The range is priced from $ 68 to $ 198 and is being sold exclusively through Revolve.
The assortment is in keeping with the design aesthetic Richie’s built House of Harlow on, with neutral colors in addition to knot detailing, stripes and crochet.
“It’s still very House of Harlow, really beautiful cover-ups to go with the swimwear so that it can transition into ready-to-wear,” Richie said.
Teaming with Revolve has helped on the back end in terms of designing House of Harlow for the market, Richie said. She cited the multibrand e-commerce company’s access to consumer data as an example

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Johnny Was Continues Growth Push With Swim

Johnny Was has launched into swim in a move outlined a little over a year ago by its chief executive officer, who is looking to grow the business through new categories and store expansion.
Private equity firm Endeavour Capital a little more than three years ago invested in the business, which was founded in 1987, with the new capital fueling this latest growth strategy.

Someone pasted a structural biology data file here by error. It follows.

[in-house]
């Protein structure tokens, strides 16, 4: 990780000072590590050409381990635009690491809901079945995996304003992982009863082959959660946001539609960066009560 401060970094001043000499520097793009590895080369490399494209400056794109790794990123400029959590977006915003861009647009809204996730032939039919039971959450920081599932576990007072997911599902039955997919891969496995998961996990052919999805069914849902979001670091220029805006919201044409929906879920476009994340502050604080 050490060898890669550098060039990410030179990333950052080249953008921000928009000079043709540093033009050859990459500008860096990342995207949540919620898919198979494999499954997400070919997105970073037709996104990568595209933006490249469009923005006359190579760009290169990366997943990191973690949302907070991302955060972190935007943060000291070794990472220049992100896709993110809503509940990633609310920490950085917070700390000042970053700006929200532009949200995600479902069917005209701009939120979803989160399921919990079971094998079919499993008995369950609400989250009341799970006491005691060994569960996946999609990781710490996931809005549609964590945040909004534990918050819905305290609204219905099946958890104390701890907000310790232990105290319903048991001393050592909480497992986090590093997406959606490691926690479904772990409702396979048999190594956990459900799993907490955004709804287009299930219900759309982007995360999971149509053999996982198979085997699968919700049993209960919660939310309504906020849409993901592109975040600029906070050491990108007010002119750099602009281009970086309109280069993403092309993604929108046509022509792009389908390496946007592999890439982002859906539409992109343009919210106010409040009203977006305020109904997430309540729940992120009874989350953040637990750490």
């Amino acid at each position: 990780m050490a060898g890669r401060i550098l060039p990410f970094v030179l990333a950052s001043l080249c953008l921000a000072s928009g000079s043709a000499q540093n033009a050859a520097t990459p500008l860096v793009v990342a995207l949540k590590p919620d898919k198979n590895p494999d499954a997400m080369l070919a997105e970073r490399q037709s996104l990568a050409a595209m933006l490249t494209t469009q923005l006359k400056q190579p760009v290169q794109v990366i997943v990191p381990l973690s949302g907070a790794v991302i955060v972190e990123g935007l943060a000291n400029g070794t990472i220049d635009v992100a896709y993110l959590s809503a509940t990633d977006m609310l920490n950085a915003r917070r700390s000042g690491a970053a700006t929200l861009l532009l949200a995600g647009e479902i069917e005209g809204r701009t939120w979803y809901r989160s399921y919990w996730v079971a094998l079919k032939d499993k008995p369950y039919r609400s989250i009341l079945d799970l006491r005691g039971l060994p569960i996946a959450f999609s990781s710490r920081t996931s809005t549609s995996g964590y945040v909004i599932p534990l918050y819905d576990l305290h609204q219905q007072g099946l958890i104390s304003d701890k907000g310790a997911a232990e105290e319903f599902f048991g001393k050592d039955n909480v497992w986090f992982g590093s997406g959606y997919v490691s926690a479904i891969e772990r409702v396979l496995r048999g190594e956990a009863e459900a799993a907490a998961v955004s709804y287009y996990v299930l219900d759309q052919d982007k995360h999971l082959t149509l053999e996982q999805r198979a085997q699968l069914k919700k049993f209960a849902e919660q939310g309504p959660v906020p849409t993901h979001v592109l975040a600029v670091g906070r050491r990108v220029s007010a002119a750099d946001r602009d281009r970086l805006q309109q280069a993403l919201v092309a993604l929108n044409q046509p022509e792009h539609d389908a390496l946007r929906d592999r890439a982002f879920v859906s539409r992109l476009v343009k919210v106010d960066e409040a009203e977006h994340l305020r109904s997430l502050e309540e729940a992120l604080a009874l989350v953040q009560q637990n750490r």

The latest example of this is Friday’s launch of swimwear for resort 2019. The offering will be rolled out to some 150 specialty stores in addition to Neiman Marcus, which is serving as the exclusive luxury major partner for the launch.
The 25-piece collection, which is being produced in-house rather than through a licensing firm, offers sizes up to 3X. That’s the same ceiling as the ready-to-wear line. Retail pricing ranges from $ 88 to $ 298.
The extension into swim was an obvious one for the brand, which has built a business around color, print and embroidery, said vice president of wholesale sales and merchandising Meg Doepke.
“Our customers have been asking us to do that for years and we did see a void in the market for colorful, flattering swimwear that fits real women, but doesn’t look too matronly,” Doepke went